Would you pay $17 for a gram of marijuana if you knew it cost only $2? How about a $100 half-ounce for $136? If you're planning on buying legal cannabis in Colorado or Washington, that might be the case as both states plan to tax marijuana sales heartily.
In Washington, for example, there is a required 25 percent excise tax three different times for consumers, producers and retailers. That is on the back-end and customers theoretically shouldn't see it, but as any community college economics teacher will tell you: that's not the way things work. Instead, many of those businesses will end up jacking up the price to cover their taxes, costing the consumer more in the end. That is in addition to the 8.75 percent sales tax they already have to pay in Washington.
Forbes.com reports that herb produced at $3 per gram would retail for more than $25. That's $723 per ounce. Even if they produce at $2 per gram, that's $482 an ounce. Keep in mind that you can get an ounce of good herb for around $200 in Washington from a friendly local with a little bit of searching. Dispensary ounces sell for $250 on the regular as well, untaxed.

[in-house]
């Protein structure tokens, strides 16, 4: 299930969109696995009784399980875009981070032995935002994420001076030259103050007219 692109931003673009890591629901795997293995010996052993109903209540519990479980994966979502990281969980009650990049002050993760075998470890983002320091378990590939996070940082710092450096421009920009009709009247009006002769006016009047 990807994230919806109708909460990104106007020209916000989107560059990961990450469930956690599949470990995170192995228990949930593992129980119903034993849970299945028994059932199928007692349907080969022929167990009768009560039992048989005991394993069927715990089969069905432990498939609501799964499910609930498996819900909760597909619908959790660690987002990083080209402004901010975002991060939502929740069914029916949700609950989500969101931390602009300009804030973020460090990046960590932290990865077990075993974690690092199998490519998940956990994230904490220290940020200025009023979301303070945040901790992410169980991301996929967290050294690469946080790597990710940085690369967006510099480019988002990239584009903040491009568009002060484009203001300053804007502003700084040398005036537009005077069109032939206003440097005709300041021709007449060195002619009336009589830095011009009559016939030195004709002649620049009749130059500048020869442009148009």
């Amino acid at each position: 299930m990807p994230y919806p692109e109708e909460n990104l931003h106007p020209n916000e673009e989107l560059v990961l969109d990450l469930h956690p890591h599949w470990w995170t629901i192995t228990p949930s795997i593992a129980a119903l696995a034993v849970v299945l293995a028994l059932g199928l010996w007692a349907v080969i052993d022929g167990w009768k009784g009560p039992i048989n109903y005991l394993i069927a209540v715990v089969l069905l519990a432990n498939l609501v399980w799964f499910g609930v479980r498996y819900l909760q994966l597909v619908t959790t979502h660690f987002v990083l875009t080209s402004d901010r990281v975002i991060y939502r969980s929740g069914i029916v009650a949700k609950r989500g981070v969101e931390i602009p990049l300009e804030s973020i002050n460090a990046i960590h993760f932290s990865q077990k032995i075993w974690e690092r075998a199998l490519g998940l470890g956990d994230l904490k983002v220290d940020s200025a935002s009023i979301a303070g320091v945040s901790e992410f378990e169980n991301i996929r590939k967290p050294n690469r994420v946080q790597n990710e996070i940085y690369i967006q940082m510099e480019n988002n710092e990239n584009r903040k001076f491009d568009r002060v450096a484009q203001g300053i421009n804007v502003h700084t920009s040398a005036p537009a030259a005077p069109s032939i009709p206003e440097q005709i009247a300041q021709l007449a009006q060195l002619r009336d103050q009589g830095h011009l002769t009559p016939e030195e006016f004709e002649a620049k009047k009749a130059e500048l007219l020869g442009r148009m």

Colorado's looming recreational industry also comes with some tax promises, though Colorado law requires voters approve tax measures before they can become law. Enter Proposition AA, which would impose a 15 percent excise tax on wholesales between producers and retail outlets as well as a 10 percent special sales tax on cannabis. That is on top of the existing 2.9 percent state sales tax and whatever local sales taxes happen to be in the city or county where the recreational marijuana store is located. In Denver, that's just shy of 8 percent. So, in total, you're looking at around 34 percent tax on recreational cannabis in total. So, what was a $200 ounce just became a $268 ounce.
Supporters of the tax measure say it is needed to pay for enforcement. Enforcement, they say, will help keep the feds happy and prevent them from pulling the rug out from under the industry completely by prosecuting shop owners for violating federal law. Opponents say the taxes are way too high and that the licensing fees (which are also really, really expensive in Colorado) should cover enforcement.
UCLA drug policy expert Mark Kleiman tells Forbes.com that both states are overtaxing cannabis with their proposals.
"That's a big problem," Kleiman says. "The legal market is going to have a hard time competing with the illegal market, but a particularly hard time competing with the untaxed, unregulated sort-of-legal market."